Pardee RAND Graduate School Hosts Artist-in-Residence Phillip Ratner
Photos by Diane Baldwin/RAND
Between January 11 and 15, Pardee RAND hosted sculptor Phillip Ratner as its artist in residence. A joint effort with Emerging Policy Research and Methods, Ratner's time at RAND included a schedule of studio sessions and interactive art workshops for RAND staff and Pardee RAND students.
The artist-in-residence project aimed to create environments and situations to encourage interactions between RAND staff, with the hope of producing new collaborations, discussions, and general interactions within and across disciplines. Dean Marquis noted, "This is an opportunity for RAND staff and Pardee RAND students to interact in ways they might not otherwise. Creativity has been the foundation of art and of many research projects at RAND. I hope Phil's presence and the workshops will generate new ways of thinking here at RAND."
At least 15 Pardee RAND students participated in the four workshops that reached capacity within hours of an announcement being sent out to RAND staff. Daniel Basco (Cohort ’14) noted of the workshop he attended, “I had to be creative in a completely different way than I’m normally asked. I think everyone involved walked away from the workshop a little happier and a little more relaxed.”
The workshops were very loosely structured, with Ratner providing three basic instructions and then telling participants to let their imaginations run wild. While attendees created their designs, Ratner surveyed the studio supplying stories about his work, family, and life experiences.
Ratner's works are part of installations at Ellis Island, the Statue of Liberty, the Supreme Court of the United States, the Smithsonian, the United States Military Academy at West Point, the Vatican, and elsewhere. Ratner lives and works outside Washington, D.C.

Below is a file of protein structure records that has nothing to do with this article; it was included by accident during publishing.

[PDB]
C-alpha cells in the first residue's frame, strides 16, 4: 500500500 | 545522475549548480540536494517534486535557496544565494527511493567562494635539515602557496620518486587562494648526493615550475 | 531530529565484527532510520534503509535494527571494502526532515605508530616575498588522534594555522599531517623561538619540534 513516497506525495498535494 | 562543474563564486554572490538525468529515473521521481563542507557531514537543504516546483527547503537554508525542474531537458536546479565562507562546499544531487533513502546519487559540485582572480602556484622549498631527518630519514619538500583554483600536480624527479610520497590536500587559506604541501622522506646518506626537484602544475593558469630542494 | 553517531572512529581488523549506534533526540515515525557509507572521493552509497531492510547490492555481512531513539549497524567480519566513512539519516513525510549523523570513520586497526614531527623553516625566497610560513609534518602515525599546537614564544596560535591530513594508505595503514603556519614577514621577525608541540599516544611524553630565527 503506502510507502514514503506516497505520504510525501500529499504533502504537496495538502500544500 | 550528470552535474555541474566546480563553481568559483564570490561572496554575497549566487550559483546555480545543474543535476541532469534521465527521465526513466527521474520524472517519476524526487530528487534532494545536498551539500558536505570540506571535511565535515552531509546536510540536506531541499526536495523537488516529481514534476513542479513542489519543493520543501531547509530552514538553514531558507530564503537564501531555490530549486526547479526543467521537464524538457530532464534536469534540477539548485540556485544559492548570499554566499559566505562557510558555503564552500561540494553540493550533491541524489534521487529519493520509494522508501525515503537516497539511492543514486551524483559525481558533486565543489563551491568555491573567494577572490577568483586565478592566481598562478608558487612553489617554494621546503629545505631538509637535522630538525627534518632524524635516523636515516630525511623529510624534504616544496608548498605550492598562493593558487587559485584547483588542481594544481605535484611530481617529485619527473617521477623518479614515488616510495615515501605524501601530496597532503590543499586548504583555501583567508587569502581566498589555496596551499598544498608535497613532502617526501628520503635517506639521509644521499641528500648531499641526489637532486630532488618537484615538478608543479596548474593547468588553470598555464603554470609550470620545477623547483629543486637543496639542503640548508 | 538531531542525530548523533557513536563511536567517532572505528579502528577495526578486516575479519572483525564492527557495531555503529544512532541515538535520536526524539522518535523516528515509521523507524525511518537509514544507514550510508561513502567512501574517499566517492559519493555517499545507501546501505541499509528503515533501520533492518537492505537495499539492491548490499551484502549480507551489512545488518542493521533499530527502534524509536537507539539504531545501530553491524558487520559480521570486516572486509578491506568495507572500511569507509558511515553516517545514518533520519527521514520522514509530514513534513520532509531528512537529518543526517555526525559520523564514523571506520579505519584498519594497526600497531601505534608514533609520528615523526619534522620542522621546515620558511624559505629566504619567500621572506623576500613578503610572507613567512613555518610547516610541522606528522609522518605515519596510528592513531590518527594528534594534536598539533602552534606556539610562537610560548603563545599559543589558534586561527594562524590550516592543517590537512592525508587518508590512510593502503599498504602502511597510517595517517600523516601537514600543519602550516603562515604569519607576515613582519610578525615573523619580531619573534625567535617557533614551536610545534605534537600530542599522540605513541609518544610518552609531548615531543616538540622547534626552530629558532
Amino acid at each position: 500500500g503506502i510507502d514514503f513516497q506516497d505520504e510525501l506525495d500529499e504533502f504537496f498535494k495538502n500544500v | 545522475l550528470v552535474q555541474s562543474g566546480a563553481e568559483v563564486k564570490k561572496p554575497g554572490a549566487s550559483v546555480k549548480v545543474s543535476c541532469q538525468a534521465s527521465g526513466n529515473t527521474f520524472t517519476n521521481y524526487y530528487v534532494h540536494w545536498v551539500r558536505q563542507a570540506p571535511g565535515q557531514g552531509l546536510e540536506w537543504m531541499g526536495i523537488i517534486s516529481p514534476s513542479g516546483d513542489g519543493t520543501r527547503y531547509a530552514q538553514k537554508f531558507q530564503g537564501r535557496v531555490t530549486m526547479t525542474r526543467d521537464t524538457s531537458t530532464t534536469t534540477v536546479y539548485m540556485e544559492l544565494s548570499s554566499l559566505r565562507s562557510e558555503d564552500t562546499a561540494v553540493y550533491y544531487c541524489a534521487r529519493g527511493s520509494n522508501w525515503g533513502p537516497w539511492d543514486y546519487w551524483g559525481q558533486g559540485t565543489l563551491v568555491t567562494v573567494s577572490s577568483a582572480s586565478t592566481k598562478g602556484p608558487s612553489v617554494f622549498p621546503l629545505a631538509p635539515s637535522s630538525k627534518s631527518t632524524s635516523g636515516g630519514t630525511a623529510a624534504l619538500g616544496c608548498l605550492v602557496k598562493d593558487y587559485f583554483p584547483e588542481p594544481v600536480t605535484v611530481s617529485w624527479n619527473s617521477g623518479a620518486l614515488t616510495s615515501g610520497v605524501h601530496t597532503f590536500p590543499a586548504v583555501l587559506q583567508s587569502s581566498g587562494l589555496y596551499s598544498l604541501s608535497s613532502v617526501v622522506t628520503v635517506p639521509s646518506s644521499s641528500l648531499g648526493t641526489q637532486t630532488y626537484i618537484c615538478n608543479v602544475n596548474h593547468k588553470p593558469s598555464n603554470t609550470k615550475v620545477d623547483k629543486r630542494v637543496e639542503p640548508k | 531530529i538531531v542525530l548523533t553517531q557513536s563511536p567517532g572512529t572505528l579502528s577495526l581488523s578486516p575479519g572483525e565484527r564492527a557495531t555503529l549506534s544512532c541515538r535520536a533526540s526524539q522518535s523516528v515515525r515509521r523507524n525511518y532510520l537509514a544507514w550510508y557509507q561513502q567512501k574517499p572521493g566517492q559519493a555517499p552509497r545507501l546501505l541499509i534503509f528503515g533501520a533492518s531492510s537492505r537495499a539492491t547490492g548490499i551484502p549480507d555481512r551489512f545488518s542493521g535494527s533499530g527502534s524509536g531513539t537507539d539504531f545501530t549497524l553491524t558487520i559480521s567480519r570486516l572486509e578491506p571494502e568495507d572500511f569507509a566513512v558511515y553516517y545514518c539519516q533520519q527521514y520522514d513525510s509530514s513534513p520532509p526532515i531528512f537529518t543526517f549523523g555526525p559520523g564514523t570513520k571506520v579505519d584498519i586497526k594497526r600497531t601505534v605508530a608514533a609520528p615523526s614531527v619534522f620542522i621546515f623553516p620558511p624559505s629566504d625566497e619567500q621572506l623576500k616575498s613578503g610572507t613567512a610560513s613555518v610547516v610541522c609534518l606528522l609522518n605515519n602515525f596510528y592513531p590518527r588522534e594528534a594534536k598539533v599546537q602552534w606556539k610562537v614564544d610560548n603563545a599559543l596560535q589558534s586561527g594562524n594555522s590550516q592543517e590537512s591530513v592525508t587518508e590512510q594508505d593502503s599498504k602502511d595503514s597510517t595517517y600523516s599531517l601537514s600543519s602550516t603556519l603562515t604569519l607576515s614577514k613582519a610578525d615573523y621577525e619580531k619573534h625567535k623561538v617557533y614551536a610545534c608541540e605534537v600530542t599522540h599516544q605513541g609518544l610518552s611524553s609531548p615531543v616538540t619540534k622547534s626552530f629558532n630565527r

Art at RAND
Ratner is not the first artist in residence at RAND. In 1969, contemporary sculptor John Chamberlain became RAND's first artist in resident as part of the Los Angeles County Museum of Art's (LACMA's) groundbreaking Art and Technology Program (A & T). Experimental in every way, the five-year-long LACMA program paired technology companies in Southern California—Pan American World Airways, Bell Laboratories, Lockheed Aircraft Corporation, among many others—with artists to encourage dialogue between the fields of art, technology, and science. Organized by then–LACMA curator Maurice Tuchman, A & T involved artists such as R. B. Kitaj, Claes Oldenburg, Robert Rauschenberg, Richard Serra, and Andy Warhol, among others, many of whom went on to become icons in the world of contemporary art. While it would be difficult to qualify Chamberlain's time at RAND, his project—which asked RAND staff to answer a prompt of "questions" he posed—is still talked about and continues to be cited by art historians.
In 1989, RAND partnered with software developer and art collector Peter Norton to display works from his collection in the Santa Monica office. The objects on view throughout the halls have served as a source of visual and intellectual stimulation for staff, students, visitors, and the community. Of John Valadez's monumental mural located on the first floor of the office, researcher Benjamin Karney said, "One of the things I like about it is the diversity, the color. . . . I like the subject matter because this is RAND, and we're supposed to be doing research that improves people's lives, . . . so it's nice every day as we come to work to pass a mural that represents people's lives in all their diversity."
RAND research has touched upon the impact of the arts on society. Recently, researchers have embarked on examining arts education, the role of the arts in a civil society and as a source of economic growth, and the potential contribution of the arts to diplomacy.